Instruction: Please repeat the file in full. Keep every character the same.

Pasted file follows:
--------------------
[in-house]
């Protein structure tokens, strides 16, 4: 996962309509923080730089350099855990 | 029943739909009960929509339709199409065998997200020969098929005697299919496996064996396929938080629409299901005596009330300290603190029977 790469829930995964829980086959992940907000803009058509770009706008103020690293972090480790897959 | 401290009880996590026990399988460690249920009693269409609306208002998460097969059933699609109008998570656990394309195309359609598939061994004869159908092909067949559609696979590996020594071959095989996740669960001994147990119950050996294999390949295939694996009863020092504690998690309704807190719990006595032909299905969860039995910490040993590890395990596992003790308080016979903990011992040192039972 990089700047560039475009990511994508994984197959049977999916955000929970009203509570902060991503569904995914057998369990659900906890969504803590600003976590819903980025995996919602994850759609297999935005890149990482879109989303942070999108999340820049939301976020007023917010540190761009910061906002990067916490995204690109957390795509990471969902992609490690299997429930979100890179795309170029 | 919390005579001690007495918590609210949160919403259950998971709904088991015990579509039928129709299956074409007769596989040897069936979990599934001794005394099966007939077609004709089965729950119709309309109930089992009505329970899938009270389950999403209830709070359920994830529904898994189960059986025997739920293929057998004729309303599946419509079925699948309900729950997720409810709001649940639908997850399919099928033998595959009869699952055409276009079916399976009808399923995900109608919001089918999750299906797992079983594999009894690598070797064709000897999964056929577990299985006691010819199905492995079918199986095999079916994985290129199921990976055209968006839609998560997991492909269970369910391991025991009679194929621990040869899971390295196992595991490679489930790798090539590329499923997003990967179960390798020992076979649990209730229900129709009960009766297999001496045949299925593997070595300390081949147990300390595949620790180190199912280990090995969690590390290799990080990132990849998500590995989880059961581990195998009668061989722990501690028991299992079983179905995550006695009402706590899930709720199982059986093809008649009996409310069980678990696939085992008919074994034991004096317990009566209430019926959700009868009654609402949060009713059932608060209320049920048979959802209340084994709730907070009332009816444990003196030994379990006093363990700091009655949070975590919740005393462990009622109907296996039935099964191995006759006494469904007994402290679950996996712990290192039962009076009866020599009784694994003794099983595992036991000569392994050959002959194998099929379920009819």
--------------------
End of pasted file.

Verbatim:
[in-house]
């Protein structure tokens, strides 16, 4: 996962309509923080730089350099855990 | 029943739909009960929509339709199409065998997200020969098929005697299919496996064996396929938080629409299901005596009330300290603190029977 790469829930995964829980086959992940907000803009058509770009706008103020690293972090480790897959 | 401290009880996590026990399988460690249920009693269409609306208002998460097969059933699609109008998570656990394309195309359609598939061994004869159908092909067949559609696979590996020594071959095989996740669960001994147990119950050996294999390949295939694996009863020092504690998690309704807190719990006595032909299905969860039995910490040993590890395990596992003790308080016979903990011992040192039972 990089700047560039475009990511994508994984197959049977999916955000929970009203509570902060991503569904995914057998369990659900906890969504803590600003976590819903980025995996919602994850759609297999935005890149990482879109989303942070999108999340820049939301976020007023917010540190761009910061906002990067916490995204690109957390795509990471969902992609490690299997429930979100890179795309170029 | 919390005579001690007495918590609210949160919403259950998971709904088991015990579509039928129709299956074409007769596989040897069936979990599934001794005394099966007939077609004709089965729950119709309309109930089992009505329970899938009270389950999403209830709070359920994830529904898994189960059986025997739920293929057998004729309303599946419509079925699948309900729950997720409810709001649940639908997850399919099928033998595959009869699952055409276009079916399976009808399923995900109608919001089918999750299906797992079983594999009894690598070797064709000897999964056929577990299985006691010819199905492995079918199986095999079916994985290129199921990976055209968006839609998560997991492909269970369910391991025991009679194929621990040869899971390295196992595991490679489930790798090539590329499923997003990967179960390798020992076979649990209730229900129709009960009766297999001496045949299925593997070595300390081949147990300390595949620790180190199912280990090995969690590390290799990080990132990849998500590995989880059961581990195998009668061989722990501690028991299992079983179905995550006695009402706590899930709720199982059986093809008649009996409310069980678990696939085992008919074994034991004096317990009566209430019926959700009868009654609402949060009713059932608060209320049920048979959802209340084994709730907070009332009816444990003196030994379990006093363990700091009655949070975590919740005393462990009622109907296996039935099964191995006759006494469904007994402290679950996996712990290192039962009076009866020599009784694994003794099983595992036991000569392994050959002959194998099929379920009819």